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Cloverdale Comments - August 2015


Cloverdale Comments - August 2015

by Carol Russell

“Each person holds so much power within themselves that needs to be let out. Sometimes they just need a little nudge, a little direction, a little support. . .and the greatest things can happen.” —Pete Carroll

The Cloverdale community is providing support to our students in many ways, among which we have the traditional support to parents and, ultimately, students found through our Parents Teachers (Students) Association. One fine PTA volunteer is school board trustee Dianna MacDonald who has been active in varying capacities, including President, and who is now President Elect of the 840,000 member California Parent Teachers Association.

Another parent engagement group is ELAC (English Learners Advisory Committee), creating the opportunity for parental input for those children whose first language was not English. But support is not limited to academic learning. For example, our very active Eagles Pride Booster Club raises money to support 25 athletic programs for Cloverdale’s middle and high schools.

Then, too, we are particularly intrigued with a rather non-traditional support network which originates in the classroom. Or should we say classrooms? Beginning with an assignment in high school junior year English entitled “This I believe...”, the concept evolved into an innovative program encompassing not just essay writing but also creating photographic and dramatized expressions of fellow students’ abstract ideas. 

Here’s how it works. Drama students were given a fellow student’s essay to develop into a one-act play, while photography students created a visual image of the belief statement. Cloverdale High School (CHS) teachers Joe Dobbins (English/Drama), Christi Calson (Photography), Kristi Witt (English) and Wendy Conner (Social Sciences) demonstrated successful teamwork as they gave more than “...a little nudge, a little direction, a little support...” to students, moving them beyond the classroom and into the community. The teamwork of the teachers was reflected in the teamwork found in the beautiful communication between the authors, the dramatists and the photographers. The end of May saw the fruition of their efforts in an all-encompassing Fine Arts Performance piece.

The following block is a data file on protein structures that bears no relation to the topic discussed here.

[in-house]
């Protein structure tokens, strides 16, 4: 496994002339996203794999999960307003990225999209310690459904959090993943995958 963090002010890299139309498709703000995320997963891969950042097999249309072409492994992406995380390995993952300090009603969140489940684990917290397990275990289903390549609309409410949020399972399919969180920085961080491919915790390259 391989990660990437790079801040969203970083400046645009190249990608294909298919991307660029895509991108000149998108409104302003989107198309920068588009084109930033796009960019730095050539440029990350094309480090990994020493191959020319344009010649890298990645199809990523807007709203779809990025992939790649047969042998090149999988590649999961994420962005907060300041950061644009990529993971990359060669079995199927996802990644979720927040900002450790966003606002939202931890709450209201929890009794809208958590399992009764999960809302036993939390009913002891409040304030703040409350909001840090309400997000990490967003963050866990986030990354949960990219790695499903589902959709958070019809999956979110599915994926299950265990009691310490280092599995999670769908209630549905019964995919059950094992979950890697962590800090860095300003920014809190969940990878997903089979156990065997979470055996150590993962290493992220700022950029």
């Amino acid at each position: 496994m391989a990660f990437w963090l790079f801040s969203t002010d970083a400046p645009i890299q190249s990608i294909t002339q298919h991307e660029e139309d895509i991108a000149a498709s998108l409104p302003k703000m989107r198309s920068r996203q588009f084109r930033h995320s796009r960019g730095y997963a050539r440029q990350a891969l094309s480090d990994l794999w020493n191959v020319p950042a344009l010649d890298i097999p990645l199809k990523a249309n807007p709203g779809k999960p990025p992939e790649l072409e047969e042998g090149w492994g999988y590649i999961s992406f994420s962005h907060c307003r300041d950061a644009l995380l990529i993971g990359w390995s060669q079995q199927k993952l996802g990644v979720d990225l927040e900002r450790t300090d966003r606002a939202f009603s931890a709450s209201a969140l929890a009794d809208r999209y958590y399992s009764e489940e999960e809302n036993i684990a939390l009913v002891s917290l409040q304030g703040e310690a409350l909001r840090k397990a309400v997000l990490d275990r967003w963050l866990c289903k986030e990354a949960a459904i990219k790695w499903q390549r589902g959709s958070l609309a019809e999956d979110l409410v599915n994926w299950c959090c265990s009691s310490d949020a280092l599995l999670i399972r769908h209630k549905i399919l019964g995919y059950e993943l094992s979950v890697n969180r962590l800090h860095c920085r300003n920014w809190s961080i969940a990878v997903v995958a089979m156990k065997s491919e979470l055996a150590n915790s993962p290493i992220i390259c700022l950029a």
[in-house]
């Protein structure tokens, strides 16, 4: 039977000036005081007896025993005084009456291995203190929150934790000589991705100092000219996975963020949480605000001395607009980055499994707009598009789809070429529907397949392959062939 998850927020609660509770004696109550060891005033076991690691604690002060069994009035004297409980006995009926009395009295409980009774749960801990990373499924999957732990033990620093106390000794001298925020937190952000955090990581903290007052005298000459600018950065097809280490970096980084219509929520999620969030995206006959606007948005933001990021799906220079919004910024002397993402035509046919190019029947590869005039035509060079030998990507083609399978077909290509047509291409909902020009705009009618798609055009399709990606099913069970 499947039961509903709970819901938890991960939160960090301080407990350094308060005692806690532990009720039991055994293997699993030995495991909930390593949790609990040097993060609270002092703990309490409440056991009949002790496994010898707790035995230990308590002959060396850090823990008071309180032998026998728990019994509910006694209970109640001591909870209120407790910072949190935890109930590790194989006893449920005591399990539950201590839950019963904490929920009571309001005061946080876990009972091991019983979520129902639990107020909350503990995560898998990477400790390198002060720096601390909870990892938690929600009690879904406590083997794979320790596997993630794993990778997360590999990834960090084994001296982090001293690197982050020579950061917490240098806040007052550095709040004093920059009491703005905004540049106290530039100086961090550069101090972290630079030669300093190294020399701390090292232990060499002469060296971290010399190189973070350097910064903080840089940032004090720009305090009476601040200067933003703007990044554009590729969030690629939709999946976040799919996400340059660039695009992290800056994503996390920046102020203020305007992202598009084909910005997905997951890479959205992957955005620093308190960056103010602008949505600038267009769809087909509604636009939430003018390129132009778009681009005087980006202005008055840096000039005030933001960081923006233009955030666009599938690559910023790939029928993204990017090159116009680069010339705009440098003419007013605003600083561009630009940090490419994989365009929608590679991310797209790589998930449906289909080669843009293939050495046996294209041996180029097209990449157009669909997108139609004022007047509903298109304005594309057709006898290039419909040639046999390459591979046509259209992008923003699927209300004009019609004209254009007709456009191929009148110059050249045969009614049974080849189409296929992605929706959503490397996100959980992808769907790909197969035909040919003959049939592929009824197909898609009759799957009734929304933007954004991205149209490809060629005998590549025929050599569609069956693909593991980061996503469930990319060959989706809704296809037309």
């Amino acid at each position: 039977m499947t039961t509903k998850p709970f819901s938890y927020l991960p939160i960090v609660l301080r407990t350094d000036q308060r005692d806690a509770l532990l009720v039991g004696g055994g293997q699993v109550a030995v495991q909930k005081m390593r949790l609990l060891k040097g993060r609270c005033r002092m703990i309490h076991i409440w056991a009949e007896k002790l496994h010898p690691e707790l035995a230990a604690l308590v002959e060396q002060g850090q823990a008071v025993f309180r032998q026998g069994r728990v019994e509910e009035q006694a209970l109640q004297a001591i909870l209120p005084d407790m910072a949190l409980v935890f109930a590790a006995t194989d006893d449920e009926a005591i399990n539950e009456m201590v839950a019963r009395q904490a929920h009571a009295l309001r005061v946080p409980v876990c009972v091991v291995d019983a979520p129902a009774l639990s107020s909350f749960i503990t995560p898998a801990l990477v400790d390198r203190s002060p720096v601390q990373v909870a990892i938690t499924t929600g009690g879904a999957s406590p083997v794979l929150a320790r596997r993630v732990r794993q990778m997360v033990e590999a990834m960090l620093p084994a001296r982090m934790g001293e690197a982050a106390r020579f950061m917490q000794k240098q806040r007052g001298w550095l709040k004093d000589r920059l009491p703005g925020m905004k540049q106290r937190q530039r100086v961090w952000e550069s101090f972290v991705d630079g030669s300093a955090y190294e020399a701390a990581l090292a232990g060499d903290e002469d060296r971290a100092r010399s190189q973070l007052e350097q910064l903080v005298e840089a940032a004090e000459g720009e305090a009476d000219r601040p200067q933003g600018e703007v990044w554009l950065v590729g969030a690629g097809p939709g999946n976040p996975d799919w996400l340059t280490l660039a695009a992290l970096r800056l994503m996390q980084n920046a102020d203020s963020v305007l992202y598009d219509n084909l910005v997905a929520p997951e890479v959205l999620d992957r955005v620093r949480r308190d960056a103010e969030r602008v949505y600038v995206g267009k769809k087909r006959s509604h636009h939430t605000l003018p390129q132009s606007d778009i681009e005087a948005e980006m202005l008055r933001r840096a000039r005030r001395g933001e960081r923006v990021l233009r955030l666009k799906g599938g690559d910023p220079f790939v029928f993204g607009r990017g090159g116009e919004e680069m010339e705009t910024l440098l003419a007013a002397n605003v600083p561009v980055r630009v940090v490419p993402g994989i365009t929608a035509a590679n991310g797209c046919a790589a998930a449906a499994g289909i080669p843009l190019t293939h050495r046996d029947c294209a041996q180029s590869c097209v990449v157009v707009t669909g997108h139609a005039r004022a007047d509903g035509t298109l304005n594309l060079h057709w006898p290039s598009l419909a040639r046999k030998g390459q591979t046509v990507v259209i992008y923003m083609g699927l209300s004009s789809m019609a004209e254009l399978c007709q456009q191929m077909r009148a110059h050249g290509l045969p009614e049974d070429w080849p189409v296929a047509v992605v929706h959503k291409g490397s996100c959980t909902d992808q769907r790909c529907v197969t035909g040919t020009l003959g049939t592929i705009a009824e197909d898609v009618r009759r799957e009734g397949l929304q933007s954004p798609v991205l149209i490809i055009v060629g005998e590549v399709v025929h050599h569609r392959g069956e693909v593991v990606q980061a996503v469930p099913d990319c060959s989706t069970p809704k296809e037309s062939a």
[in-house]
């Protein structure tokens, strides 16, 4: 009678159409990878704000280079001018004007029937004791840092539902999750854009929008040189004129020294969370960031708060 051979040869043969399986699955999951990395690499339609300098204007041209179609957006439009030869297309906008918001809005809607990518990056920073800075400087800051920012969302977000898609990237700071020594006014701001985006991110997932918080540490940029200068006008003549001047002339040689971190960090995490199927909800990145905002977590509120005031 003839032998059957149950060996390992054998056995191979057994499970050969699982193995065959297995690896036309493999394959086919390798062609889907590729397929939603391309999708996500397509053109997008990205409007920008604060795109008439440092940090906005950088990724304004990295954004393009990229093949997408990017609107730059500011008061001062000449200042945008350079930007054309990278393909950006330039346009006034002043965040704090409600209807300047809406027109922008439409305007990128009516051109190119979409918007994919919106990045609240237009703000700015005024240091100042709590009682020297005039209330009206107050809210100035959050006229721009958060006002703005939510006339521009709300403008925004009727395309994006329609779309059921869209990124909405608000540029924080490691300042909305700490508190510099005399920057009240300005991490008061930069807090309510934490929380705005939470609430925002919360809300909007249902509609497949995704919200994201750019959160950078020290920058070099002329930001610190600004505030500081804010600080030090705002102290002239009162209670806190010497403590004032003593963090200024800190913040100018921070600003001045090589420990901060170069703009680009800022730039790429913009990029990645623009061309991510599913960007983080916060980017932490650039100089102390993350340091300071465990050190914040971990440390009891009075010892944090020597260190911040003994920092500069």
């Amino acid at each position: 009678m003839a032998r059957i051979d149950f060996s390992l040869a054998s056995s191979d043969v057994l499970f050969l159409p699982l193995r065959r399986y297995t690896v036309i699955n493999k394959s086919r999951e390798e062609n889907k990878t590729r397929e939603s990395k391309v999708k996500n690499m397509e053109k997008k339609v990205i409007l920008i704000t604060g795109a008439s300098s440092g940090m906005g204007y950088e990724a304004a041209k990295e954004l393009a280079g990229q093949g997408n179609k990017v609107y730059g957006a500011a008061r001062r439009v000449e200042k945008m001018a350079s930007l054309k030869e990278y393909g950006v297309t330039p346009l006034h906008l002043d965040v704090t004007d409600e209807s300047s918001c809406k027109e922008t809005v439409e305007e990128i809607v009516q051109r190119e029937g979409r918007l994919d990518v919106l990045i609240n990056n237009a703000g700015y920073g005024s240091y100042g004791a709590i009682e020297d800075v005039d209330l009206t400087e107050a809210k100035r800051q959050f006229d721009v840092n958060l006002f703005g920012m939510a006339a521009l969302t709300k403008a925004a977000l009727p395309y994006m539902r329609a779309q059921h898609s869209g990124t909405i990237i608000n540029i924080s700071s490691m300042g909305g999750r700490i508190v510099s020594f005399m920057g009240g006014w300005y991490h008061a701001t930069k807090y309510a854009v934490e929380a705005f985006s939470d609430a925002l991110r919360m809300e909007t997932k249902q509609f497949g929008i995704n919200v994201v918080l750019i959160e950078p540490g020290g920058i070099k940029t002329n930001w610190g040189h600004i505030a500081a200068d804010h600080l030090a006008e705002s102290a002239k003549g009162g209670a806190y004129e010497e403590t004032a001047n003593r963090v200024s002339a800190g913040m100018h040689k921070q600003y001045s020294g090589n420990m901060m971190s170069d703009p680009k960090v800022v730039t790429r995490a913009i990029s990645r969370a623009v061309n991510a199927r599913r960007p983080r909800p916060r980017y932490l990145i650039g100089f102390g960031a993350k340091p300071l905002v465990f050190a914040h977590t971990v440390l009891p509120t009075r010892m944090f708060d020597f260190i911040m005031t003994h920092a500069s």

Joe lead the return of drama to Cloverdale High School five years ago, developing a program that is now accepted as a Fine Arts elective for admission to the University of California system while Christi’s career at CHS began in 2007 with Spanish, Drama and English. In 2012, she was rehired to establish a Photography class at which time there were only 6 functioning cameras available. What began with just 11 students now has 50 with a waiting list of 25. Just recently, this class has also been recognized as a Fine Arts elective for admission into the UC system.

And no wonder! Here’s a program that appeals to the artistic and creative as well as the technological interests of students who venture into their surrounding environment with field trips to photograph vineyards, the Marin headlands, Bodega Bay, Safari West and even take pictures of local businesses, Chinatown, The San Francisco Museum, and street photos in Cloverdale. One very special project was portraits of our Jefferson School kindergarteners taken as Mother’s Day gifts. 

This combination of technology and creativity has lead to workshops and internships. Four students from Christi’s media class have internships with a professional web developer. In partnership with the Alexander Valley Film Society (see our June 2015 column), workshops with a Pixar animator and internships with a film company producing a feature length film have been made available to CHS students.

We agree with Christi when she says: “Creative programs like these keep students in school.” Most of us can recall one special teacher who touched us in some way, speaking to us as an individual, encouraging us...nudging us. Many times it was through a creative class such as drama, photography, art or music and talented teachers, engaged parents and donations are what make programs such as these possible. (“This I believe...” materials cost about $300.) Each of these elements provides the little nudges, direction and support so necessary to make sure the “greatest things can happen.”

And about town. . . 

“From Farm to Palate: The story of Sonoma County Agriculture – Past, Present, and Future” is a panel discussion with Farm Bureau officials and other agriculture related leaders. Cloverdale Historical Soc., 215 Cloverdale Blvd.; Aug. 25th, 7 p.m.; $10 (under 12 free);; 894-2067.